From The Hill
The problem of misinformation isn’t new, but it gained widespread attention during the 2016 presidential election when blatantly false stories (“fake news”) spread widely on social media.
Since then, a broad consensus has emerged that we must better understand why people believe and share misinformation and figure out how to stop it.
Limiting the spread of fake news, hyperpartisan content, conspiracy theories and other kinds of misinformation is important for our democracy. It seems likely to decrease the gap between liberals and conservatives about basic facts and to diffuse some of the cross-party animosity that is so prevalent today. Less misinformation may also make it harder for individuals to win elections based on blatantly false claims.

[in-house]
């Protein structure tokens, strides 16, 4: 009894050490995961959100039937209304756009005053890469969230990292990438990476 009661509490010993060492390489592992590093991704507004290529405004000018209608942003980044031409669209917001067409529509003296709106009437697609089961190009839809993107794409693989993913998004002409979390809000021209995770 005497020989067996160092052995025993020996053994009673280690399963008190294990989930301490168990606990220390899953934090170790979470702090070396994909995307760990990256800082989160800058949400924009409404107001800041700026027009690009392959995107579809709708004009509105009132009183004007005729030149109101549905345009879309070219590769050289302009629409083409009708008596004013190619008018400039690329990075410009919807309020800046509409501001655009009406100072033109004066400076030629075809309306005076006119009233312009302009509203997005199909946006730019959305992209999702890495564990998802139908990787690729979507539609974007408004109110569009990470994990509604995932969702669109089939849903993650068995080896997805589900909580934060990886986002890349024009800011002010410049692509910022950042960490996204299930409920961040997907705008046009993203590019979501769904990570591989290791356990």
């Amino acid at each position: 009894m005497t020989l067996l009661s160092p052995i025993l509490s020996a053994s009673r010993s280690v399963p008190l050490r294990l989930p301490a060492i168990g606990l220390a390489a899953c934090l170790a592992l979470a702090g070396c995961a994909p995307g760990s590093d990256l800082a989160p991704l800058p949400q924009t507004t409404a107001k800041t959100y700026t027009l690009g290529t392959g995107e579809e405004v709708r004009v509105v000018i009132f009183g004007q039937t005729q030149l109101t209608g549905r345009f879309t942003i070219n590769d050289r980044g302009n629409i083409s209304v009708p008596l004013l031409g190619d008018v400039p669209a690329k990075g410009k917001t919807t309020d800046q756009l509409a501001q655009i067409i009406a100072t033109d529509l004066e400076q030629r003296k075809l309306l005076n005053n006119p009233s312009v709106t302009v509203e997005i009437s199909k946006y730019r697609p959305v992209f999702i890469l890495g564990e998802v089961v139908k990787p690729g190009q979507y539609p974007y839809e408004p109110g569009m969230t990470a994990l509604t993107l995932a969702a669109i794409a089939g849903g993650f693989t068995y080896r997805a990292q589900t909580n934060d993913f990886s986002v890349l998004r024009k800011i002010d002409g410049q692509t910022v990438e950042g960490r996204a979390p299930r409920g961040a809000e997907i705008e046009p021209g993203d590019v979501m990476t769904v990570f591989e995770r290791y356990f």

While there has been a lot of scholarly work documenting the spread of misinformation, there has been much less study of possible solutions. And most of the solutions that social media companies have been deploying so far haven’t been very effective; they also have been almost exclusively focused on fake news rather than other kinds of problematic content.